Friday, March 30, 2012

What causes Durability Reduction in Tooth-colored Resin Restorations?

J Contemp Dent Pract. 2012 Jan 1;13(1):i-ii.

Botta SB.

Source

Department of Restorative Dentistry Assistant Professor, Camilo Castelo Branco University São Paulo, Brazil.

Abstract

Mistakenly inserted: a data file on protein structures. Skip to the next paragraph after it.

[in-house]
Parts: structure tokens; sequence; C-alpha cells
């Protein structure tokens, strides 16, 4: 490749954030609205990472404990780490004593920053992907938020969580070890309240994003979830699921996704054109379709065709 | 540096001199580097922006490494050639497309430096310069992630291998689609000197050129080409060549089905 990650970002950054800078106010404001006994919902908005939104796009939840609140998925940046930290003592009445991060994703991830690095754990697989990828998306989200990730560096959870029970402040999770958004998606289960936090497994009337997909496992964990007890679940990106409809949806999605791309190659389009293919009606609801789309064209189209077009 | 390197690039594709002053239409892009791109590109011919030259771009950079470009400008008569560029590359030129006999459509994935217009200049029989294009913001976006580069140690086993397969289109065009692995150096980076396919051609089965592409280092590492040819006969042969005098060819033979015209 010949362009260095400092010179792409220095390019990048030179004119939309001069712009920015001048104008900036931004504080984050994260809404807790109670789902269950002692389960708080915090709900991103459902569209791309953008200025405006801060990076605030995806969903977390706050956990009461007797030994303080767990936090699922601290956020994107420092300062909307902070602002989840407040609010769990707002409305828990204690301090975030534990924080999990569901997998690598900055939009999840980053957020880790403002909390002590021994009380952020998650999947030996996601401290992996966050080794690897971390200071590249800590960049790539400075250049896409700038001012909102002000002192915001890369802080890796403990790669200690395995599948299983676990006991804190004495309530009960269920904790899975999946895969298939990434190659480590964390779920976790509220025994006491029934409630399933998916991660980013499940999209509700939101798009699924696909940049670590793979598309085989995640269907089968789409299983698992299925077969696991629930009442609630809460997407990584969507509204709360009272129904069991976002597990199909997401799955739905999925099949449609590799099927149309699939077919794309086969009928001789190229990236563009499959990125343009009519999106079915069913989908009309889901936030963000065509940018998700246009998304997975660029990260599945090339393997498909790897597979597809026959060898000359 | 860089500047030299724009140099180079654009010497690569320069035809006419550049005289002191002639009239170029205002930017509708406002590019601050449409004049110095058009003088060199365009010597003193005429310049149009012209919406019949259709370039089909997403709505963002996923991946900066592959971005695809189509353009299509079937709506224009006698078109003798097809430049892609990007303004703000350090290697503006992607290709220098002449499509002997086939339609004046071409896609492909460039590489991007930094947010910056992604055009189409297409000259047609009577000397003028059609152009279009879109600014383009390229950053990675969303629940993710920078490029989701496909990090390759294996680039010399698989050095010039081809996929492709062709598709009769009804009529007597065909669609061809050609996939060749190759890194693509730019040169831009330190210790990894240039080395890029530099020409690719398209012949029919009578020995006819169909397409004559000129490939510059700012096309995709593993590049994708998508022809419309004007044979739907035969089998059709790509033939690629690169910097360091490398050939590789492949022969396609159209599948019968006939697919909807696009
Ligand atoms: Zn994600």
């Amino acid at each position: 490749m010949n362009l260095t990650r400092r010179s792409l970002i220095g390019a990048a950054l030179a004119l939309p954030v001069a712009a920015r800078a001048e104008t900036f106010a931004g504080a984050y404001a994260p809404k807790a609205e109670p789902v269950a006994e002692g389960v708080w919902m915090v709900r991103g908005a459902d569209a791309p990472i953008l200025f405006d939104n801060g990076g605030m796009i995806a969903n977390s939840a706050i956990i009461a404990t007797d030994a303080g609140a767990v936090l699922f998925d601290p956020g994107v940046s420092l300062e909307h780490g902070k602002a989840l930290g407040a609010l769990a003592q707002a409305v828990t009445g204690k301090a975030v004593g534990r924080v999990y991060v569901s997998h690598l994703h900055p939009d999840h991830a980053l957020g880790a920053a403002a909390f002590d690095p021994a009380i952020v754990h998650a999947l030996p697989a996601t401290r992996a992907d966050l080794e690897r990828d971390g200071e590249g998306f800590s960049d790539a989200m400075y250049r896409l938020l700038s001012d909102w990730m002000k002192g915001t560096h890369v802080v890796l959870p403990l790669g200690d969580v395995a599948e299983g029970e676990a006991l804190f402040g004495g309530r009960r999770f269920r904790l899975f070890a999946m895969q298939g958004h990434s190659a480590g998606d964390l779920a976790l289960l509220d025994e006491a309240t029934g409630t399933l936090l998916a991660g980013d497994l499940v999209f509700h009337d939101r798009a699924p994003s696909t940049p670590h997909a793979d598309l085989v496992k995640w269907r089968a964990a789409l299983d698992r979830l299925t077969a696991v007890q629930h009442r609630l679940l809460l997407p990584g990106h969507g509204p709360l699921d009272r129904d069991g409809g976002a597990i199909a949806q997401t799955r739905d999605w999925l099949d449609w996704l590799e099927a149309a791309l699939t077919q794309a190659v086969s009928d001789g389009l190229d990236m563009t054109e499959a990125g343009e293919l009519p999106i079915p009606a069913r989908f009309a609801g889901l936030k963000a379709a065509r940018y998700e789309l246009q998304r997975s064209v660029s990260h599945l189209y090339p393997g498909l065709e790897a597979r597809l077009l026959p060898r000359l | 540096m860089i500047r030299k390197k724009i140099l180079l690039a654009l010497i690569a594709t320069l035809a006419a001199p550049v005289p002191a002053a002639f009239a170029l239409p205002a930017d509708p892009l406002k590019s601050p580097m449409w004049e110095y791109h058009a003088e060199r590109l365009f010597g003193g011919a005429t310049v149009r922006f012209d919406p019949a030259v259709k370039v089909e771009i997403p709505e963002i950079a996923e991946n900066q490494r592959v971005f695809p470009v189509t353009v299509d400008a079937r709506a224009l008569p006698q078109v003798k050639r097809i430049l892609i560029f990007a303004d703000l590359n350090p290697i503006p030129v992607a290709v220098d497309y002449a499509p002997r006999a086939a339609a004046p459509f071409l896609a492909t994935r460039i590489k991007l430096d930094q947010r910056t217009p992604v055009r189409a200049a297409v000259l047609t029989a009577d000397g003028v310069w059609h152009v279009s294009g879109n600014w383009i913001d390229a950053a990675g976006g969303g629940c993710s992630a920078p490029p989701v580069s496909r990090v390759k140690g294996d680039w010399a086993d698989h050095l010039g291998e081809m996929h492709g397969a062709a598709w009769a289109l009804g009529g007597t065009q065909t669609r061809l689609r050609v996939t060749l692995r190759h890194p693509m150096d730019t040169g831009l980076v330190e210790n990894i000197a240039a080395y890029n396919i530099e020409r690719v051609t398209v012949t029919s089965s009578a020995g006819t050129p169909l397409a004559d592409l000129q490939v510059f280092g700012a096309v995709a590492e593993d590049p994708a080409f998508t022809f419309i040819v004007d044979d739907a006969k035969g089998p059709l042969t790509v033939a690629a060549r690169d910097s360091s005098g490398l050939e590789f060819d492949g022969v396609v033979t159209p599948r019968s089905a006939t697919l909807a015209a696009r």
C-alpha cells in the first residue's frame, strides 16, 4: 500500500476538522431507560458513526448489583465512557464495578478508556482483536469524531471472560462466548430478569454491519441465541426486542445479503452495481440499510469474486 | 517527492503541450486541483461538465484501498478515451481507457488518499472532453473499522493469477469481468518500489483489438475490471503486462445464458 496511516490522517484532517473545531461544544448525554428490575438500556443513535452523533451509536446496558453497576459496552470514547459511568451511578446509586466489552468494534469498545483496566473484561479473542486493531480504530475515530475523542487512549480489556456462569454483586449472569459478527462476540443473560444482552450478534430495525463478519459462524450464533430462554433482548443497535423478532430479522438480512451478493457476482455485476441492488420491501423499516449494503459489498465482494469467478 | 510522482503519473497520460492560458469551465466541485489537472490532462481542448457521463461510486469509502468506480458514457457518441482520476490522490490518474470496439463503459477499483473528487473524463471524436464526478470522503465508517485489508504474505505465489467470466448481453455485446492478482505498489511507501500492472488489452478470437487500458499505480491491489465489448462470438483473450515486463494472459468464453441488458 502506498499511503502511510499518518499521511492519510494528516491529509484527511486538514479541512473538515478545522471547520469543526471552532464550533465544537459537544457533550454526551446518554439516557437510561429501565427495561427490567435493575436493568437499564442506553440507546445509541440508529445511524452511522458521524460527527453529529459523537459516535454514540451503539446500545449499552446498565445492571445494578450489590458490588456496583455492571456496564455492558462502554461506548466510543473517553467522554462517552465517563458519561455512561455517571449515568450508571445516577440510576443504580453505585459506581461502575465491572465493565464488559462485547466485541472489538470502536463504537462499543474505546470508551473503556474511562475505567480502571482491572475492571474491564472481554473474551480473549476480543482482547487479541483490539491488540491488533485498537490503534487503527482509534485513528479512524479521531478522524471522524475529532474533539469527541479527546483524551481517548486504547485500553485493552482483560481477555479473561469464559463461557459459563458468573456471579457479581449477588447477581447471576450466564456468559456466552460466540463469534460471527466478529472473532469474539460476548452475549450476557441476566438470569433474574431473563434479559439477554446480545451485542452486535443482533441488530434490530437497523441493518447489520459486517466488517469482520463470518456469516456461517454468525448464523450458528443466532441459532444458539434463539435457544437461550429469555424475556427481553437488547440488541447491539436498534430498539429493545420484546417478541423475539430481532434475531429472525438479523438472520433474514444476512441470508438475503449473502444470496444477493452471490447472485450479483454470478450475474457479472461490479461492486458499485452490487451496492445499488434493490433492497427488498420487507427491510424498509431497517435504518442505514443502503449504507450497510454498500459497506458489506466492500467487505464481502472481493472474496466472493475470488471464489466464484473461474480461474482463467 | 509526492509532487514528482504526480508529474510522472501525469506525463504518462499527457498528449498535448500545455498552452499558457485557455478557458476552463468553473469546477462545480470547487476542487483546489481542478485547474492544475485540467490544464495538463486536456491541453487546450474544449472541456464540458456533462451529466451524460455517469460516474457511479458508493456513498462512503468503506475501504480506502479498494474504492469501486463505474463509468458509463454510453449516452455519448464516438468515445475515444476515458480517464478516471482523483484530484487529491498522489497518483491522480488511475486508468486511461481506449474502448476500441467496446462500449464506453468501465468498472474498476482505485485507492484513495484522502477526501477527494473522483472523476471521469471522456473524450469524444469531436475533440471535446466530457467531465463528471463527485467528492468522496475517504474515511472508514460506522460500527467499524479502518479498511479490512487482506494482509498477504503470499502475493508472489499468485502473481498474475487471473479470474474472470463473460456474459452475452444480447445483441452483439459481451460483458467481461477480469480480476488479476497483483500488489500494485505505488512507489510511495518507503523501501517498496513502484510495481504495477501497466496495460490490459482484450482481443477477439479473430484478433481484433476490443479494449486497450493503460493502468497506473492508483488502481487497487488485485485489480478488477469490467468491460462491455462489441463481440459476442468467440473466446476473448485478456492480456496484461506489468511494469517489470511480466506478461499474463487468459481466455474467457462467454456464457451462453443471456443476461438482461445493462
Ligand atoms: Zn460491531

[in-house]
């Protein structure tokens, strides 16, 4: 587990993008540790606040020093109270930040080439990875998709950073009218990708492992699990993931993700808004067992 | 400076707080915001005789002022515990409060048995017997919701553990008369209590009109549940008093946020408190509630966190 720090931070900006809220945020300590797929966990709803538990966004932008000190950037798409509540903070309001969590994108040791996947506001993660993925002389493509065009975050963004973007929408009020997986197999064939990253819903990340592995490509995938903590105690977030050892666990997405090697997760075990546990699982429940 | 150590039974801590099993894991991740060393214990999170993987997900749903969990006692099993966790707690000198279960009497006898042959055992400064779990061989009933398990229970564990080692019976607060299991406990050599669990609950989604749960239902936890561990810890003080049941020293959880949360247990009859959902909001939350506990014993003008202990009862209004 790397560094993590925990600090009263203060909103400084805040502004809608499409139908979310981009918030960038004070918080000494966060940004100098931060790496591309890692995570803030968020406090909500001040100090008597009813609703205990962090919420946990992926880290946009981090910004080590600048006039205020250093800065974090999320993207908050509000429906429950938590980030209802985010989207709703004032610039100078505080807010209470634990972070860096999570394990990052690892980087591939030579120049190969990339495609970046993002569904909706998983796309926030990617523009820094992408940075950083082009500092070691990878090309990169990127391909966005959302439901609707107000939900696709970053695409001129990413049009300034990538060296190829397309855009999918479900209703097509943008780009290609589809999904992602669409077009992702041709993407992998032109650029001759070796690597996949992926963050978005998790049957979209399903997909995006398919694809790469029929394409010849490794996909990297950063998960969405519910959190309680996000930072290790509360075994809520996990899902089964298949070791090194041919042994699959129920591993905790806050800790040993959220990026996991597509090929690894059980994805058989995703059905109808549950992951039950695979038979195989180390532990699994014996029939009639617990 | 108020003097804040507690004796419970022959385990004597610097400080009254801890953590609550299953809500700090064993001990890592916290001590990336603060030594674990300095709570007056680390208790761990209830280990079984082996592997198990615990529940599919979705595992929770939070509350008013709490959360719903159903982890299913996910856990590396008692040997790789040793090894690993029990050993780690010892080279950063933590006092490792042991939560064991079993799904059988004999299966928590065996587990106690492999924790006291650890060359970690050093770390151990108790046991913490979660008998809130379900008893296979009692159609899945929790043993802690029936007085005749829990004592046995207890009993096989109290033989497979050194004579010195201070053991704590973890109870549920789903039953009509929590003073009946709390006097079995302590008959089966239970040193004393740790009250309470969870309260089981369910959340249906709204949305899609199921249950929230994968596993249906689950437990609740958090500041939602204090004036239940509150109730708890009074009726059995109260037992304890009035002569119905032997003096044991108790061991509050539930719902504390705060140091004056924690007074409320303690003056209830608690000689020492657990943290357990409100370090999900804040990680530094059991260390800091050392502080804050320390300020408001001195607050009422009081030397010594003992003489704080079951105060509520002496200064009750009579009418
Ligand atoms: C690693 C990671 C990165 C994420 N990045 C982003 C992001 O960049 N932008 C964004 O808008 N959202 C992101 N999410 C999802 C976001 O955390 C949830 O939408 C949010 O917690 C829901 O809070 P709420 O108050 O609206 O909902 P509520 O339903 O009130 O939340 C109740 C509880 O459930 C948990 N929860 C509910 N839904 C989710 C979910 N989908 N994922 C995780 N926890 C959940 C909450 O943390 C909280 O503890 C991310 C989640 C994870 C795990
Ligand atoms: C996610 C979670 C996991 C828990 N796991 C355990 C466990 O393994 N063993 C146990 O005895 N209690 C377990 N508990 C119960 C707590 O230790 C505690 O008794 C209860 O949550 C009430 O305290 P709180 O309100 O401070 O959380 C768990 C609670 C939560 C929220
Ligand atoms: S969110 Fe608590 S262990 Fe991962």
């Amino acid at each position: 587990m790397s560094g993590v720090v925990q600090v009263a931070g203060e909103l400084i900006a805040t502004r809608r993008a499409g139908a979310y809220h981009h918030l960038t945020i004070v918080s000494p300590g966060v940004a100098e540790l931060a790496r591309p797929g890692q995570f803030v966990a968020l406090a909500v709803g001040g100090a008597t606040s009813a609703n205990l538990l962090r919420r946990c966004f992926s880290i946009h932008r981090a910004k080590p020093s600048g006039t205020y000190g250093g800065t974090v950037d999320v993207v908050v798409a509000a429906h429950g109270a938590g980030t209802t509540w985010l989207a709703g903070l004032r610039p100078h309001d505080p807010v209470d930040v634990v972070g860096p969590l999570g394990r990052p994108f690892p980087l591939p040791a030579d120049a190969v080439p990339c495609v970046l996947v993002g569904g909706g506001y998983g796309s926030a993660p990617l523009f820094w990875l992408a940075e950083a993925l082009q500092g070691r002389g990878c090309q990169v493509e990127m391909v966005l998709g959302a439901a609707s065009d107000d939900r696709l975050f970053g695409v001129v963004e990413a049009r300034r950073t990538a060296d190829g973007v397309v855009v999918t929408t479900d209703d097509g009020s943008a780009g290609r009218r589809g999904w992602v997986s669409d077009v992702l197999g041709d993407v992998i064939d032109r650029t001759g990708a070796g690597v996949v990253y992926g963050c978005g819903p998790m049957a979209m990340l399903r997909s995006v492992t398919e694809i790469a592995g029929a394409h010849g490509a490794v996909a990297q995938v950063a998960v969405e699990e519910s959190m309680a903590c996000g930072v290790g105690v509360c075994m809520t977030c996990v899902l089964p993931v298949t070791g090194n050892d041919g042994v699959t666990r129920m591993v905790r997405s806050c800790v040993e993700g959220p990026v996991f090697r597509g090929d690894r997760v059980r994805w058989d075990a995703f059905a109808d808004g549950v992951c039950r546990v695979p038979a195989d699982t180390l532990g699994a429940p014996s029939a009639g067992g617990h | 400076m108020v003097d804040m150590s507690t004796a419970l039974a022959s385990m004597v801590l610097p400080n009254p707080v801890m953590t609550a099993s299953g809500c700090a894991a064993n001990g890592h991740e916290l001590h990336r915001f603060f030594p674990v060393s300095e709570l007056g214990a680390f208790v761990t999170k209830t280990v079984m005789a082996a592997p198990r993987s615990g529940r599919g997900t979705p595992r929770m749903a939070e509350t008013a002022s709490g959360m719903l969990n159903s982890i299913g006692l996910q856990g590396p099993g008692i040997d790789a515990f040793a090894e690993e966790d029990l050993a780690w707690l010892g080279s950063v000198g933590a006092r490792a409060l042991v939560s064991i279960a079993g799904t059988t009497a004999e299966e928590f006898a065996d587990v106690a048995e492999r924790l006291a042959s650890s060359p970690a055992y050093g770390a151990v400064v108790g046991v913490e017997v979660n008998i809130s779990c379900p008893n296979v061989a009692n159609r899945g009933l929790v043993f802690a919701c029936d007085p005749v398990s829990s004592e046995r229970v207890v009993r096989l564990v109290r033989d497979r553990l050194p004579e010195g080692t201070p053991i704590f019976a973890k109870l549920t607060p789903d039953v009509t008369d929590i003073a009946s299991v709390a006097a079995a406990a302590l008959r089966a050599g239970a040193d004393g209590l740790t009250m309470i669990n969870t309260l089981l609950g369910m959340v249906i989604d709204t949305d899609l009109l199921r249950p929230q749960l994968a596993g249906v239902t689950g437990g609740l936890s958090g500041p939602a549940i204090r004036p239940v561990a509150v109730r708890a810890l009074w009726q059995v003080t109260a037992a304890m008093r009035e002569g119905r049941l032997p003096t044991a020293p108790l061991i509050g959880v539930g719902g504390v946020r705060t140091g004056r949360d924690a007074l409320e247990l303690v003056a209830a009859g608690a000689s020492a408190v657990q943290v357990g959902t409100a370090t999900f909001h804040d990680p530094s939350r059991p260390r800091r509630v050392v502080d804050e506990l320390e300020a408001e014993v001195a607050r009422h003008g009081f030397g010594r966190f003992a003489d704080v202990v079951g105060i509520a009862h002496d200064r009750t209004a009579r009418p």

Despite its common use, the dental resins still have a lower durability when compared to amalgam restorations and indirect restorations. Success in adhesive dentistry involves long lasting restorations; however, the resin-dentine interface degradation appears as the biggest obstacle to achieve this goal. Independent of the adhesive strategy used for bonding to tooth substrates (self-etch or etch-and-rinse adhesive systems) degradation of the hybrid layer can be observed. It should be emphasized that the lower durability of restorations results from degradation of the bonded interfaces formed by the adhesive systems (Hashimoto, 2010), being more apparent when dentin is the major bonding substrate involved. According to the strategic plan on tooth-colored resin restorations (NIDCR, 2009-2013), its durability is approximately 6 years. Considering that the dentist spends about 50 to 70% of their clinical time only for replacing this composite resin restorations (Ericson et al, 2007), this yields an annual cost (US only) of approximately $5 billion (Jokstad et al, 2001). What causes this reduction in the durability of tooth-colored resin restorations? The reduction in the durability of adhesive restorations is directly related with the balance between the resinous components of the adhesive system and components from organic substrate which can lead to dental degradation of adhesive interface. This degradation occurs in two ways: Either by hydrolysis of the resin components or by hydrolysis of the collagen matrix. Being the main causes, the incomplete infiltration of resin monomers, the hydrolytic degradation of adhesive system polymer by water sorption, and the breakdown of collagen fibrils by MMP and cathepsin-cysteine. The increased concentration of hydrophilic monomers (e.g. HEMA) in both self-etch or etch-and-rinse adhesive systems leave the adhesive film permeable to water. This water may arise from pulpal pressure of dentinal tubules (Bresch et al, 2008) or remnants of water molecules that do not evaporated with the solvent (alcohol or acetone). Aside from the presence of water at the base of hybrid layer, the interfibrillar spaces of collagen in apatite-depleted dentin also contain hydrated negatively charged proteoglycans that form a hydrogel (Scott and Thomlinson, 1998). If these hydrogels remain hydrated in interfibrillar spaces, they may be responsible for 'molecular sieving' of larger hydrophobic dimethacrylates (like BisGMA-bisphenol A-glycidyl methacrylate), allowing only smaller hydrophilic molecules (like HEMA- 2-hydroxyethyl methacrylate) to permeate upon the bottom of the hybrid layers. Hydrophilic resin monomers (like HEMA) are vulnerable to hydrolysis, due to the presence of ester linkages (Ferracane, 2006). Hydrolysis of monomer methacrylates ester bonds can be caused either by the increase in acidity of monomer components in self-etch adhesive systems (Aida et al, 2009) or by salivary esterases (Shokati et al, 2010) that can break covalent bonds between the methacrylate polymers by the addition of water molecules to the ester bonds. Thus, the plasticization and nano-phase separation of polymers decreases the dynamic mechanical properties of the polymerized adhesives (Park et al, 2010) and increases their susceptibility to esterase-catalyzed hydrolysis (Kostoryz et al, 2009). Mineralized dentin contains matrix metalloproteinases (MMPs), such as MMP-2, 3, 8, and 9 (Birkedal-Hansen et al, 1993). Due to dentin mineralization process, the MMPs are retained in the collagen extracellular matrix as inactive proenzymes in a latent state (Tjaderhane et al, 1998). However, MMPs can be activated if, for some reason, the demineralized dentin is exposed to acid, such as monomers of etch-and-rinse (Mazzoni et al, 2006) and self-etch adhesive systems (Nishitani et al, 2006a). When activated, the MMPs act in the degradation of collagen, elastin and extracellular matrix components (Birkedal-Hansen et al, 1993). Thus, apatite-depleted, resin-sparse collagen fibrils within the hybrid layers become susceptible to degradation, compromising the longevity of resin-dentin bonds (Breschi et al, 2008; Hashimoto, 2010). Another extracellular enzyme present in dentin is the cysteine cathepsins. They have recently been reported to be present in intact dentin (Tersariol et al, 2010) and more abundantly (approximately 10-fold) in carious dentin (Nascimento and Tjäderhane, unpublished observations). They are derived from the dental pulp via the dentinal fluid (Tersariol et al, 2010) and, similar to MMPs, may be activated in mildly acidic environments, produced by both etch-and-rinse and self-etch adhesive systems. Adhesive technology has evolved rapidly since it was introduced more than 60 years ago. The main challenge for dental adhesives is to provide an equally effective bond to two hard tissues of different nature. The contemporary dentin adhesive is not as durable as we had assumed. The complete replacement of free and loosely bound water within the apatite-depleted collagen fibrils within the hybrid layers and the inactivation of collagenolytic enzymes appear to be the main objectives to improve durability of tooth-colored resin restorations.

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